Rich Ditch's Photography Blog

October 18, 2009

Boyce Birdwalk Birdlist

Filed under: Birds, Boyce Thompson Arboretum, favorite places — richditch @ 3:35 pm
Hermit Thrush

Hermit Thrush

In spite of the record heat (it reached 102 in Phoenix), there was a good turnout for the birdwalk at Boyce Thompson Arboretum on Saturday. And we saw more birds than I expected for the day with good views of many of them.

We followed the route I described here earlier in the week, going clockwise around the main trail so we’d get out of the hottest open areas above Ayer Lake as soon as possible. This area produced our first unexpected bird: an out-of-place Osprey flying east up the canyon over the bone dry creek, viewed against the mass of Picket Post Mountain. Very different from the first views I had of these fishing specialists along the New Jersey shore.

The group enjoyed watching Northern (red-shafted) Flickers eating in masse on the fruit of a Chinese Pistache tree in the main canyon just east of the Herb Garden. This large woodpecker was easy to compare with the somewhat smaller but noisier Gila Woodpeckers enjoying the same bounty of food.

We also enjoyed good views of a Brown Creeper in typical behavior on a tree trunk while a Canyon Wren fed in a tangle of roots just a few feet away – all while we watched from the cool vantage of the footbridge over bone dry Silver King Wash.

At the picnic area by the lower parking lot we spent time watching an unusual for Boyce Crissal Thrasher being chased by the resident Curve-billed Thrasher as it tried to feed low in the shrubs. This is a great opportunity to study the differences between these relatd birds.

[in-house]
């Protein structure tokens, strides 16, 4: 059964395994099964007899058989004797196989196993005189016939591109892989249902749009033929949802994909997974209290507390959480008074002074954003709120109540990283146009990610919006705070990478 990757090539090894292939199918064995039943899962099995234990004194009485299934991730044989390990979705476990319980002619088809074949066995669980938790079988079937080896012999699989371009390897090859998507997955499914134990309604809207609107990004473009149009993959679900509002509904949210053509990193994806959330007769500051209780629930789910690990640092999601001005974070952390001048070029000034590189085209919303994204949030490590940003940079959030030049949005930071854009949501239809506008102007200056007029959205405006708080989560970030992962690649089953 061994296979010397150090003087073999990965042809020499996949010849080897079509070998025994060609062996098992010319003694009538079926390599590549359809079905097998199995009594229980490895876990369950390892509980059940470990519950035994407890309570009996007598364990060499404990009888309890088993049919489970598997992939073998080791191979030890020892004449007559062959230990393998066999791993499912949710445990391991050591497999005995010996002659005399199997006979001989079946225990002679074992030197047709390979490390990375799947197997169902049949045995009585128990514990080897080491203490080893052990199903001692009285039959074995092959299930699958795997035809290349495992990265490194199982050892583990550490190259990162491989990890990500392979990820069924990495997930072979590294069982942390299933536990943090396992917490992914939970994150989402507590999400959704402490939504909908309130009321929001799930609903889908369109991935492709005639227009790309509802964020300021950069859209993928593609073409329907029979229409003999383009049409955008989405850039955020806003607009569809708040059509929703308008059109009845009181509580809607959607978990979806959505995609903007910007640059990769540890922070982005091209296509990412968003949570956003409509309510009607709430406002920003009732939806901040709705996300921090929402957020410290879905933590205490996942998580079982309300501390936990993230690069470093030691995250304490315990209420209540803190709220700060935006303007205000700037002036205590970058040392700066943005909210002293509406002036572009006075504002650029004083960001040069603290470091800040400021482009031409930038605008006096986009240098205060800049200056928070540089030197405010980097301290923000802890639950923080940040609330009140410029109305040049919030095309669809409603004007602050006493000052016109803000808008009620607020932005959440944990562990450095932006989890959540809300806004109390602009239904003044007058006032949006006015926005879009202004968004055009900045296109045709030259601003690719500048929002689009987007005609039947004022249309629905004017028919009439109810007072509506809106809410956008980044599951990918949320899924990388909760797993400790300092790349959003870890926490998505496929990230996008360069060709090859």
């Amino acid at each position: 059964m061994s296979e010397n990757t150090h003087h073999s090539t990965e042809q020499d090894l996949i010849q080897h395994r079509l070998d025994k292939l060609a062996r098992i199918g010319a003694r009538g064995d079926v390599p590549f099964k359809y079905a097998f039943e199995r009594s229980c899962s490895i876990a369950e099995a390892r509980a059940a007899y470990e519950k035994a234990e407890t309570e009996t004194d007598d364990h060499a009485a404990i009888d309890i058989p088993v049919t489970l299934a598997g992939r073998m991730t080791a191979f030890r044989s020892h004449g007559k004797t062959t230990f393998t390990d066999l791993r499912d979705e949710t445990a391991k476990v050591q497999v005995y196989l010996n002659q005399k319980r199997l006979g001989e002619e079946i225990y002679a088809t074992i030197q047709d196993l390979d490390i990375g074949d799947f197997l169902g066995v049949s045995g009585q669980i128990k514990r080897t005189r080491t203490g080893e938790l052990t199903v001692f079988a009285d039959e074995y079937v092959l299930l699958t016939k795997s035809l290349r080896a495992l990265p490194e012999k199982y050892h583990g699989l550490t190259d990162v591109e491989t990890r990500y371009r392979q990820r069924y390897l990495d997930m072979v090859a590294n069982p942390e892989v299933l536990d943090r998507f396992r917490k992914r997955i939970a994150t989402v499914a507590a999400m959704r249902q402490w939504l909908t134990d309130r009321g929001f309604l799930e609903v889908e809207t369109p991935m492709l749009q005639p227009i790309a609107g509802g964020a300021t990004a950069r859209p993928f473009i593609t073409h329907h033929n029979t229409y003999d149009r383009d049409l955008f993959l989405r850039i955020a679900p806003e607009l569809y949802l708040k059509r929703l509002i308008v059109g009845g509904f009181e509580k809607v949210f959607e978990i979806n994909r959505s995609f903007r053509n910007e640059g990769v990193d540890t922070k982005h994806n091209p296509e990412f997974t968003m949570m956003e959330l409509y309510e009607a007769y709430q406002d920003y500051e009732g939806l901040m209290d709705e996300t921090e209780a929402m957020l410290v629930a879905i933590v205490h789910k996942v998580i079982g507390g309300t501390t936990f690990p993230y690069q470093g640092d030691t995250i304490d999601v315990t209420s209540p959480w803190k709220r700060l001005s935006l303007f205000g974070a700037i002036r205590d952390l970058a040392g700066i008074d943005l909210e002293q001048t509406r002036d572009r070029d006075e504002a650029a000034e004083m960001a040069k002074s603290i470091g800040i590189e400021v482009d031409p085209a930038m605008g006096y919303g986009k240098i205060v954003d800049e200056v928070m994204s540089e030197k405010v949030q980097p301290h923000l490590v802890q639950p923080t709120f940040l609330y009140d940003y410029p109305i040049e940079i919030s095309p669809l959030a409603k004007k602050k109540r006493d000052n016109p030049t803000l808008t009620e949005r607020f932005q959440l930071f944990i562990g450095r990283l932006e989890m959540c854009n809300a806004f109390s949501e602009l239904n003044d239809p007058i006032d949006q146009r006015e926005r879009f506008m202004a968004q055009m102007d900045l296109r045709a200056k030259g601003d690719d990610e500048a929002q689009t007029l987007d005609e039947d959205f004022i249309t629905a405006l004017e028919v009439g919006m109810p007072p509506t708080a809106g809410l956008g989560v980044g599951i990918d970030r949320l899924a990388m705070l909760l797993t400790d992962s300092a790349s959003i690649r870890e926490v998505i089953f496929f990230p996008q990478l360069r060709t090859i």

In the Demonstration Garden we had another surprise – a meadowlark! Both Eastern and Western Meadowlarks occur in god numbers in many grasslands in Arizona, but this is the first time I’ve ever seen one in such an untypical habitat. I was unable to determine if it was an Eastern or Western before it departed with a large dragonfly in its beak.

One bird from the walk remains a bit of a mystery. As we approached the Chinese Pistache tree where all the feeding activity was we heard an unfamiliar musical song that I suspected was a thrasher. My friend Brendon was able to get a brief view of the bird from the other side of the thicket as he tried to get photos and was able to confirm it was a thrasher. We wrote it off at the time as a Crissal, but only later after independently listening to thrasher recordings did we decide that it was a LeConte’s Thrasher. Brendon also saw that the bird had a dark eye during his brief view which further supports this identification.

Here’s the complete list for the day, in the order encountered. Brendon and I started birding a half hour before the main gates opened as we waited by our cars outside the entrance:

Gila Woodpecker, Curve-billed Thrasher, House Finch, Pyrrhuloxia, Cedar Waxwing, Cactus Wren, Pine Siskin, House Sparrow, White-crowned Sparrow, Mourning Dove, Black-throated Sparrow, Inca Dove, Phainopepla, Common Raven, Lesser Goldfinch, Hermit Thrush, Abert’s Towhee, Northern Cardinal, Northern Mockingbird, Northern (red-shafted) Flicker, Canyon Wren, Cooper’s Hawk, Dark-eyed Junco, Verdin, Red-naped Sapsucker, Yellow-rumped Warbler, Pied-billed Grebe, American Coot, Song Sparrow, Red-winged Blackbird, Tree Swallow, Osprey, European Starling, Ladder-backed Woodpecker, Gambel’s Quail, Brown Creeper, Spotted Towhee, meadowlark species, Crissal Thrasher, Orange-crowned Warbler, Swainson’s Thrush, possible LeConte’s Thrasher.